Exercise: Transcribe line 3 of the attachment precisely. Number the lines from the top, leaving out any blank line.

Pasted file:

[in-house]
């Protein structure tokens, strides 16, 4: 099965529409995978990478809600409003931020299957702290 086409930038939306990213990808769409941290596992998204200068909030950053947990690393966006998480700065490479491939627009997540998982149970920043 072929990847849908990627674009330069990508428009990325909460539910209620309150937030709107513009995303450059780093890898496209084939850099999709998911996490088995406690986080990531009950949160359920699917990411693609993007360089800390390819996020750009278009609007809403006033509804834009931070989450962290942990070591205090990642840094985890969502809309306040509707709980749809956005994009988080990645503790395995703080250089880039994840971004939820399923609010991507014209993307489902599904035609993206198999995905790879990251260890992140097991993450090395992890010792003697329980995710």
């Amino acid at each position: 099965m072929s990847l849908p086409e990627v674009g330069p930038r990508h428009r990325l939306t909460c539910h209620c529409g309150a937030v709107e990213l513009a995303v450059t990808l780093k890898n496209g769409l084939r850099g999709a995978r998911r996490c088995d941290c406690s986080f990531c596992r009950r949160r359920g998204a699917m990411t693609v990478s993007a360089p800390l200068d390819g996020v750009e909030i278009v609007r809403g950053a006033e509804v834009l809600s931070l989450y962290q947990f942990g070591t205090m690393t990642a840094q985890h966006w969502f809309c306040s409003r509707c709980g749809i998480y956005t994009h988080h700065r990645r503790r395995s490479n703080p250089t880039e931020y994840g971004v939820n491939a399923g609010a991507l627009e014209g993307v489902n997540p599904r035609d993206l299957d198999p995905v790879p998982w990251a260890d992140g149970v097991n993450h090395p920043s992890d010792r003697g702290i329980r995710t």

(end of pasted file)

């Amino acid at each position: 099965m072929s990847l849908p086409e990627v674009g330069p930038r990508h428009r990325l939306t909460c539910h209620c529409g309150a937030v709107e990213l513009a995303v450059t990808l780093k890898n496209g769409l084939r850099g999709a995978r998911r996490c088995d941290c406690s986080f990531c596992r009950r949160r359920g998204a699917m990411t693609v990478s993007a360089p800390l200068d390819g996020v750009e909030i278009v609007r809403g950053a006033e509804v834009l809600s931070l989450y962290q947990f942990g070591t205090m690393t990642a840094q985890h966006w969502f809309c306040s409003r509707c709980g749809i998480y956005t994009h988080h700065r990645r503790r395995s490479n703080p250089t880039e931020y994840g971004v939820n491939a399923g609010a991507l627009e014209g993307v489902n997540p599904r035609d993206l299957d198999p995905v790879p998982w990251a260890d992140g149970v097991n993450h090395p920043s992890d010792r003697g702290i329980r995710t």